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Anaerobic bacteria make up the predominant forms of life in the human body. Anaerobic bacteria are bacteria that grow in the absence of oxygen. The terminal ileum and colon contain the highest number of anaerobic bacteria. The most important and frequent anaerobic bacteria are Bacteroides spp, Prevotella spp, Clostridium spp, and Peptostreptococcus spp. The composition of each individual’s gut microbiome is influenced by various factors such as genetics, geography, ethnicity, diet, therapy among others. 


The lumen or content of the intestinal tract in humans is never sterile, however, in healthy individuals, the lining of the intestine is usually free of bacteria. The intestinal tract represents an interface between the external environment which we ingest, and the body. Normally the gut microbiome is separated from the intestinal lining by a mucus barrier. At each segment of the intestinal tract, the level of bacteria in the lumen of the intestine depends on whether suppression or separation is dominant. Where there is active suppression, the bacteria content is low. For example, because of the gastric acid barrier in the stomach, we find relatively small numbers of bacteria which is usually swallowed salivary bacteria. In the small intestine, the organisms found are usually passing through unless there is an interruption to the flow which can result in bacterial overgrowth. 

In the large intestine or colon, bacteria present (about 3,000 – 5,000 species, 90% of which are anaerobes) are used to breakdown what’s left of ingested food that has not been broken down at the other segments of the intestinal tract. Peristalsis causes the bacteria to be mixed with the fiber in the colon and facilitates growth of the bacteria. The bacteria help to reduce the mass of the feces as water and electrolytes get reabsorbed into the body. There is very little mechanism to suppress the growth of the bacteria in the colon, instead there is a lot in place to separate the bacteria from contact with the lining of the colon. Where there is more separation dominating, the bacteria content can be very high.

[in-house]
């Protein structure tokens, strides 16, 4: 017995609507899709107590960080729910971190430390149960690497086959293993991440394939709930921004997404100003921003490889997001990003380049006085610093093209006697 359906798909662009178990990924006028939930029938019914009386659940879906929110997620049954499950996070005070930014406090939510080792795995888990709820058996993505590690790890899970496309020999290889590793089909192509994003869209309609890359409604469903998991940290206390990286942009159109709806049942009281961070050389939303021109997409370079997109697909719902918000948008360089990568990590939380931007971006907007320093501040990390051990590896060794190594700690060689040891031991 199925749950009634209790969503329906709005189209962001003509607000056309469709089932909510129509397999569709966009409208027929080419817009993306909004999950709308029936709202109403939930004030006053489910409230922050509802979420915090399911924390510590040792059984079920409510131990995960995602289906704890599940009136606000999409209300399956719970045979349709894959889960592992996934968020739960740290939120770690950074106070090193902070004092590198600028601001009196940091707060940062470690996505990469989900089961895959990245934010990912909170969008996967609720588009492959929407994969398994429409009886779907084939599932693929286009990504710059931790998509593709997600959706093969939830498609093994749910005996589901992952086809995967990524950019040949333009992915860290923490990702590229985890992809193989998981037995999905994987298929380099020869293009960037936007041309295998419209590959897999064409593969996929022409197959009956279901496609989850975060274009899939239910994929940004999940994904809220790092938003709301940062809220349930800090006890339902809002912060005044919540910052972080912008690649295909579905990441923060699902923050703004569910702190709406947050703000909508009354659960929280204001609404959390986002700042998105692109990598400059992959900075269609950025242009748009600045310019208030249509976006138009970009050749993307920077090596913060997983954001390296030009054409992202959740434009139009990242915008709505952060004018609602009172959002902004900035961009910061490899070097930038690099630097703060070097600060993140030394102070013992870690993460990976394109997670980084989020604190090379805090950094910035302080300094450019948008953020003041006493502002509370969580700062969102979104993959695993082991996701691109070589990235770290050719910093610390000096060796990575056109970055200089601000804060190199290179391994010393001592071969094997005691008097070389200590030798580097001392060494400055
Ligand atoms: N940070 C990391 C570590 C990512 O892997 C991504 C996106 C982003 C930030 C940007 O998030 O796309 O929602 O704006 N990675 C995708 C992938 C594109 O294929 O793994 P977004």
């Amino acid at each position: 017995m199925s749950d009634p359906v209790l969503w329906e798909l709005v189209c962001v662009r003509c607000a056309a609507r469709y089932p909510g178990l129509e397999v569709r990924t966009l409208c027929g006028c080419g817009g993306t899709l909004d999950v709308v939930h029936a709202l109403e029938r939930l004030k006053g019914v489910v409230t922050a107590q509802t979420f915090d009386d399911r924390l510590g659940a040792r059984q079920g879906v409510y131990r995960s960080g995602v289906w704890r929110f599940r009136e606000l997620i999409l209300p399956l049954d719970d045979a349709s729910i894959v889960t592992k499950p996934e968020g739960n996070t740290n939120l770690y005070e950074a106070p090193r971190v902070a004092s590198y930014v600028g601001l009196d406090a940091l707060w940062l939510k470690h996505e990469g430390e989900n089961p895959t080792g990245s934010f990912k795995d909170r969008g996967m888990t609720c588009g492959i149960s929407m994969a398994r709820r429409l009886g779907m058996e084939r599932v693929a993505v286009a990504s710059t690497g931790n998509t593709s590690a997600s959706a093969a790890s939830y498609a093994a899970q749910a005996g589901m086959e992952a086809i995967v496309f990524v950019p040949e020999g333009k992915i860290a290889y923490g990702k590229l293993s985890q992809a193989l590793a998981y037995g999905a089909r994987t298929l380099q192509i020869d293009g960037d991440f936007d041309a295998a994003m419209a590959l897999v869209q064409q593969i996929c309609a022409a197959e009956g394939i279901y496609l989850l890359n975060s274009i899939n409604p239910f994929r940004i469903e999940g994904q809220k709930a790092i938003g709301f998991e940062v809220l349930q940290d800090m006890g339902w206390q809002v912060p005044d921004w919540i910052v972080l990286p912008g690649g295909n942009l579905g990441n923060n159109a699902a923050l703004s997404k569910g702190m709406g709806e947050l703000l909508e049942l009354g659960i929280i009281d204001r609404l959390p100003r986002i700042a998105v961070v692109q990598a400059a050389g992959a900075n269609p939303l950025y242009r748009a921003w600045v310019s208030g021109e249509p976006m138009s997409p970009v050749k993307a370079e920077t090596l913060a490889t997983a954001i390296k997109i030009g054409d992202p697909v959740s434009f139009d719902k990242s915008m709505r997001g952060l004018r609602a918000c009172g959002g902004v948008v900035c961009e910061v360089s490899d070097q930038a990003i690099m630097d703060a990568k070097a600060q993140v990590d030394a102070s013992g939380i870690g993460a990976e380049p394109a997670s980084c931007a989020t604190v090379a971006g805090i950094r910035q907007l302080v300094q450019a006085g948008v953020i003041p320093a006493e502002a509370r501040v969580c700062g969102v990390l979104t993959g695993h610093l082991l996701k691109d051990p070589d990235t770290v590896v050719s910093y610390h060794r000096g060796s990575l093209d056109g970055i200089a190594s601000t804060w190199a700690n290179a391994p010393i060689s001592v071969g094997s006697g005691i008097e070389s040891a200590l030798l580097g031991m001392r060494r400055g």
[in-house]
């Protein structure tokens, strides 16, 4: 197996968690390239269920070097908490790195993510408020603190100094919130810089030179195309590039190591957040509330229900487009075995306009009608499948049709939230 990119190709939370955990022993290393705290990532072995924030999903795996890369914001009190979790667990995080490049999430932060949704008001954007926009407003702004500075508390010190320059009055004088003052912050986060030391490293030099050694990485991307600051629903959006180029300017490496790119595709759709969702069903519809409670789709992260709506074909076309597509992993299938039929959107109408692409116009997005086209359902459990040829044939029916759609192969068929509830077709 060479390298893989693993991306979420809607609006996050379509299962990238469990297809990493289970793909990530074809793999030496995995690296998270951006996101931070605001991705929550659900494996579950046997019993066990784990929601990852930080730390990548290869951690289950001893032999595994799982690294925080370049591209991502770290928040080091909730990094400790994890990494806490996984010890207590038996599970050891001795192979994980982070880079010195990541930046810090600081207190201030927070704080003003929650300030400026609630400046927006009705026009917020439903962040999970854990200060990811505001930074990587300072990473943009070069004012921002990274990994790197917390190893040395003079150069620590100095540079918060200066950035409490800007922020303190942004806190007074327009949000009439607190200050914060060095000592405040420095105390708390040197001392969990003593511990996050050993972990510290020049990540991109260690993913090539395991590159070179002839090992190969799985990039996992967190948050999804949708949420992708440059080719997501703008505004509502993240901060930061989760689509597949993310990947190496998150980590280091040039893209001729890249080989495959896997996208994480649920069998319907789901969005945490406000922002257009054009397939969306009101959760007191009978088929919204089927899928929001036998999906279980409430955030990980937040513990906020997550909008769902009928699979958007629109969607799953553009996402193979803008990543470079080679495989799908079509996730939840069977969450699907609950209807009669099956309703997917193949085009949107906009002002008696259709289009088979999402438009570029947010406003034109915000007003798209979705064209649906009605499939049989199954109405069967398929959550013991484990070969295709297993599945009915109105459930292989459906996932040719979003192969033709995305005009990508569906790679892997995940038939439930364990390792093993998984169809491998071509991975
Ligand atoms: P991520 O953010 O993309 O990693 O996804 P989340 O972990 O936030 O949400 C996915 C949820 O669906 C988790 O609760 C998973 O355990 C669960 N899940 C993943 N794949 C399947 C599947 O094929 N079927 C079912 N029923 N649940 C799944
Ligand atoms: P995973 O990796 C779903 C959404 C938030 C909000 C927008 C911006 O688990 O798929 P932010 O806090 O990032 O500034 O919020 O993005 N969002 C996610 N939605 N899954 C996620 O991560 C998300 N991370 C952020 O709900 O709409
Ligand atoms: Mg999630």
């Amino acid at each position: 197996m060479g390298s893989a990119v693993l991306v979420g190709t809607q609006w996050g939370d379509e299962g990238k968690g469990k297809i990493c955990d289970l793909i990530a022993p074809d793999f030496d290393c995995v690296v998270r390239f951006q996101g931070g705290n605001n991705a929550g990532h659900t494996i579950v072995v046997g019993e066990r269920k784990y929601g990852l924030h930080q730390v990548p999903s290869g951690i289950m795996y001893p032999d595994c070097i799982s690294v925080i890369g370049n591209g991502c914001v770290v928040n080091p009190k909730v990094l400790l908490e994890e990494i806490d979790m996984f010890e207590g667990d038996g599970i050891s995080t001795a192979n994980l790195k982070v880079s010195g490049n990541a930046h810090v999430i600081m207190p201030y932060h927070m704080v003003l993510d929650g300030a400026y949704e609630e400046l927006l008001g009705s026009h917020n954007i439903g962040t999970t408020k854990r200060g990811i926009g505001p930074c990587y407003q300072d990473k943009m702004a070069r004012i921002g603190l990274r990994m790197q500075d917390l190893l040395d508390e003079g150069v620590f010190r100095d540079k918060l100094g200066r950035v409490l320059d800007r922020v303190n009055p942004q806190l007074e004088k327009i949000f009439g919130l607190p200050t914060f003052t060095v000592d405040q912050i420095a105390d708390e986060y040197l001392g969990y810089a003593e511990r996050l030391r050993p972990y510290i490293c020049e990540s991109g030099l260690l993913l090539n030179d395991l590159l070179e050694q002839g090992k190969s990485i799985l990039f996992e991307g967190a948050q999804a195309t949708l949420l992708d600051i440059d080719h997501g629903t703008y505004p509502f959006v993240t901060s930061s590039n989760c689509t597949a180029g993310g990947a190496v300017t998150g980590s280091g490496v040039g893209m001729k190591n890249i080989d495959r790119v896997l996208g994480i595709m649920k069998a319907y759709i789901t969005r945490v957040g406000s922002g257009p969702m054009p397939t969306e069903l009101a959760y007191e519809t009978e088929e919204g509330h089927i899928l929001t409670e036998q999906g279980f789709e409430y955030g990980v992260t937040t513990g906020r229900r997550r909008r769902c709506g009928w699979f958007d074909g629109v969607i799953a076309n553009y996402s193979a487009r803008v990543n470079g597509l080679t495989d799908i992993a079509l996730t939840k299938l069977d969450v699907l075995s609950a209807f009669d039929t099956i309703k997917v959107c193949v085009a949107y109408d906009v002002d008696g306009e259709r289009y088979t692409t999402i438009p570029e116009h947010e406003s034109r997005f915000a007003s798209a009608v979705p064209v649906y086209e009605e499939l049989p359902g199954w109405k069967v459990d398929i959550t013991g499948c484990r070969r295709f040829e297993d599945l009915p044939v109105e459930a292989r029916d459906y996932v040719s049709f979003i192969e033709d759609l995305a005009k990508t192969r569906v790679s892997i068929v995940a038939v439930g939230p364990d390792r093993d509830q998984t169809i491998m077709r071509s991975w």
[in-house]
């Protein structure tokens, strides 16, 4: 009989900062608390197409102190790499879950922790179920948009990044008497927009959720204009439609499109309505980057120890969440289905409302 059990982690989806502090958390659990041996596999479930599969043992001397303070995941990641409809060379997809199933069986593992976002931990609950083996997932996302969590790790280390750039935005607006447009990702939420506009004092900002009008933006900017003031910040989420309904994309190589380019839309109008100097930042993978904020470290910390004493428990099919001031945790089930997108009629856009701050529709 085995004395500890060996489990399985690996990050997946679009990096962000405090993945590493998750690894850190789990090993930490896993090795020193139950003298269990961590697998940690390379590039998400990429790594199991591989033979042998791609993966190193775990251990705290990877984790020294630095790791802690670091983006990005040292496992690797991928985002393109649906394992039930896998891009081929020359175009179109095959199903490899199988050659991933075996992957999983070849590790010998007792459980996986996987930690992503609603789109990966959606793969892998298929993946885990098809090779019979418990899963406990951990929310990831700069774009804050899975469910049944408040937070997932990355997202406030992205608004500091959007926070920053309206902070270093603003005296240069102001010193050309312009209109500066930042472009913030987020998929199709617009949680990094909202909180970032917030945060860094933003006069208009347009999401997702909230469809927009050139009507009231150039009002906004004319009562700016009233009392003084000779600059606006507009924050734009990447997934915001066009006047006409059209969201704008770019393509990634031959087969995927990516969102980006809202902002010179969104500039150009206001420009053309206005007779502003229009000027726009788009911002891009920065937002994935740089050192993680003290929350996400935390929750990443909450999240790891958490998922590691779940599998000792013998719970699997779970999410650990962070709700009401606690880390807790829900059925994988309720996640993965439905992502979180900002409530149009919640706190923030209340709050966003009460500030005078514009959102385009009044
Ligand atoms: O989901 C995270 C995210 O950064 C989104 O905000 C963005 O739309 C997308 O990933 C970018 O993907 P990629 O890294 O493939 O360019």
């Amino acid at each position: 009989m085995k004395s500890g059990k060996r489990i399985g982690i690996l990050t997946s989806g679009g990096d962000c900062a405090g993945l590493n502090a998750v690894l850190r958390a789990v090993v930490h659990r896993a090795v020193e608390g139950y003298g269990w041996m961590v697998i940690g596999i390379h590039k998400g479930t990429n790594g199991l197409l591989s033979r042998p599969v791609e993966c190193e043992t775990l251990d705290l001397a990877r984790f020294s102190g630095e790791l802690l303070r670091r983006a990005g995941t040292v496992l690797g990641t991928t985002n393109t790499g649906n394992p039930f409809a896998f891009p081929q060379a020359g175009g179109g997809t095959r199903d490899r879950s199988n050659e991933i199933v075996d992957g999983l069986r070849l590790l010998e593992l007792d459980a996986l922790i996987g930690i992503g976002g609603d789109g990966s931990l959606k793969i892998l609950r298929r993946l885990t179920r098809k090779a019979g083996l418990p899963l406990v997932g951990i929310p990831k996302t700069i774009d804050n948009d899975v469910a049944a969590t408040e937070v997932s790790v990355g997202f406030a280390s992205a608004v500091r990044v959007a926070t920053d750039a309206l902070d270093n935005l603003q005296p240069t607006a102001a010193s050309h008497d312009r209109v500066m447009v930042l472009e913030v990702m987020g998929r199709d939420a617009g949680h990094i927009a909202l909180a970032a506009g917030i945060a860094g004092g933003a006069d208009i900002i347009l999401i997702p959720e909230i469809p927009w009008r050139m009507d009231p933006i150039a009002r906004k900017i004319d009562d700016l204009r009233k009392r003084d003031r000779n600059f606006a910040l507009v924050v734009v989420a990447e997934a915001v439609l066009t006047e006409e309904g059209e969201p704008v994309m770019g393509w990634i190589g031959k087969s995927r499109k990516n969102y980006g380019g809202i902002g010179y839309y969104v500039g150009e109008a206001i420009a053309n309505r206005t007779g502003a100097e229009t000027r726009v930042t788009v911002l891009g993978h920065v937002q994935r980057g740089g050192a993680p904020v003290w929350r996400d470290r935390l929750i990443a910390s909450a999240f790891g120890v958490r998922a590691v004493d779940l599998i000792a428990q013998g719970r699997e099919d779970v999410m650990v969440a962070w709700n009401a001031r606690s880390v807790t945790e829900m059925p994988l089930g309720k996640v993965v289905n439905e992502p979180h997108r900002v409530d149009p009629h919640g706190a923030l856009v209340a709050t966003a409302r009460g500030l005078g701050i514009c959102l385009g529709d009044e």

• Several substances can cause breakdown of the mucus barrier of the intestine such as cigarette smoking, stress and many more and the disruption in the barrier can result in the bacteria in the lumen gaining access to the submucosal lining of the intestinal tract and generating an immune response reaction.  
  • Gut microbiome have been implicated in the development of numerous inflammatory arthritis due to breakdown in the mucus barrier by the microbiome.  
  • There is speculation that overgrowth of bacteria in the small intestine may play a role in irritable bowel syndrome. Bacterial overgrowth in the small intestine may also be responsible for malabsorption of nutrients from ingested food. 
  • Gut microbiome have been thought to possibly influence food allergy due to dysbiosis. 
  • The gut microbiome may be a contributor to obesity, type 2 diabetes. 
  • The Mediterranean Diet has been shown to influence the gut microbiome. 

The gut microbiome acts as a mediator that can facilitate the therapeutic potential of certain beneficial contents of our ingested food and thereby help protect against certain chronic conditions e.g ingesting foods such as vegetables and fruits which are rich in anthocyanins which improve the population of beneficial bacteria in the gut.